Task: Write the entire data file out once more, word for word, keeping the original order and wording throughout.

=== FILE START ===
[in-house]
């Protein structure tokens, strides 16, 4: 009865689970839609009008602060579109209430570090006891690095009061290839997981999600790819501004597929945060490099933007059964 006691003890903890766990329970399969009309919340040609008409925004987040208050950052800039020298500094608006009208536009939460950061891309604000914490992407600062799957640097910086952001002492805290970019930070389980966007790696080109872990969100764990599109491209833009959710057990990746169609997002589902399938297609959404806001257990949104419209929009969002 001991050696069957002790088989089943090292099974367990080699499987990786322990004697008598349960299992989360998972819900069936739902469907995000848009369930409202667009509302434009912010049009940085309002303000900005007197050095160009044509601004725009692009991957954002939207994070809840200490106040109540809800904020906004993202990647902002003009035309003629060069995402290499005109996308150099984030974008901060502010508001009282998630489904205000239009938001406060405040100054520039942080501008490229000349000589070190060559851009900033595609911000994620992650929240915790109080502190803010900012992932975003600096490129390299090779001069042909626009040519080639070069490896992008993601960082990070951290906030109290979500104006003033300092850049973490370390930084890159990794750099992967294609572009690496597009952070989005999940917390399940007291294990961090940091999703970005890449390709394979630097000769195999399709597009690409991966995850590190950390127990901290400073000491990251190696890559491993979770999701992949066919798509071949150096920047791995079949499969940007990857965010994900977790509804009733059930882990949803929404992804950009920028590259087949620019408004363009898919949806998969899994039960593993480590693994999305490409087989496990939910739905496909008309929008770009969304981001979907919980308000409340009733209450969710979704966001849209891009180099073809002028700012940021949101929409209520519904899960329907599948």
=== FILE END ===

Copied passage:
[in-house]
């Protein structure tokens, strides 16, 4: 009865689970839609009008602060579109209430570090006891690095009061290839997981999600790819501004597929945060490099933007059964 006691003890903890766990329970399969009309919340040609008409925004987040208050950052800039020298500094608006009208536009939460950061891309604000914490992407600062799957640097910086952001002492805290970019930070389980966007790696080109872990969100764990599109491209833009959710057990990746169609997002589902399938297609959404806001257990949104419209929009969002 001991050696069957002790088989089943090292099974367990080699499987990786322990004697008598349960299992989360998972819900069936739902469907995000848009369930409202667009509302434009912010049009940085309002303000900005007197050095160009044509601004725009692009991957954002939207994070809840200490106040109540809800904020906004993202990647902002003009035309003629060069995402290499005109996308150099984030974008901060502010508001009282998630489904205000239009938001406060405040100054520039942080501008490229000349000589070190060559851009900033595609911000994620992650929240915790109080502190803010900012992932975003600096490129390299090779001069042909626009040519080639070069490896992008993601960082990070951290906030109290979500104006003033300092850049973490370390930084890159990794750099992967294609572009690496597009952070989005999940917390399940007291294990961090940091999703970005890449390709394979630097000769195999399709597009690409991966995850590190950390127990901290400073000491990251190696890559491993979770999701992949066919798509071949150096920047791995079949499969940007990857965010994900977790509804009733059930882990949803929404992804950009920028590259087949620019408004363009898919949806998969899994039960593993480590693994999305490409087989496990939910739905496909008309929008770009969304981001979907919980308000409340009733209450969710979704966001849209891009180099073809002028700012940021949101929409209520519904899960329907599948």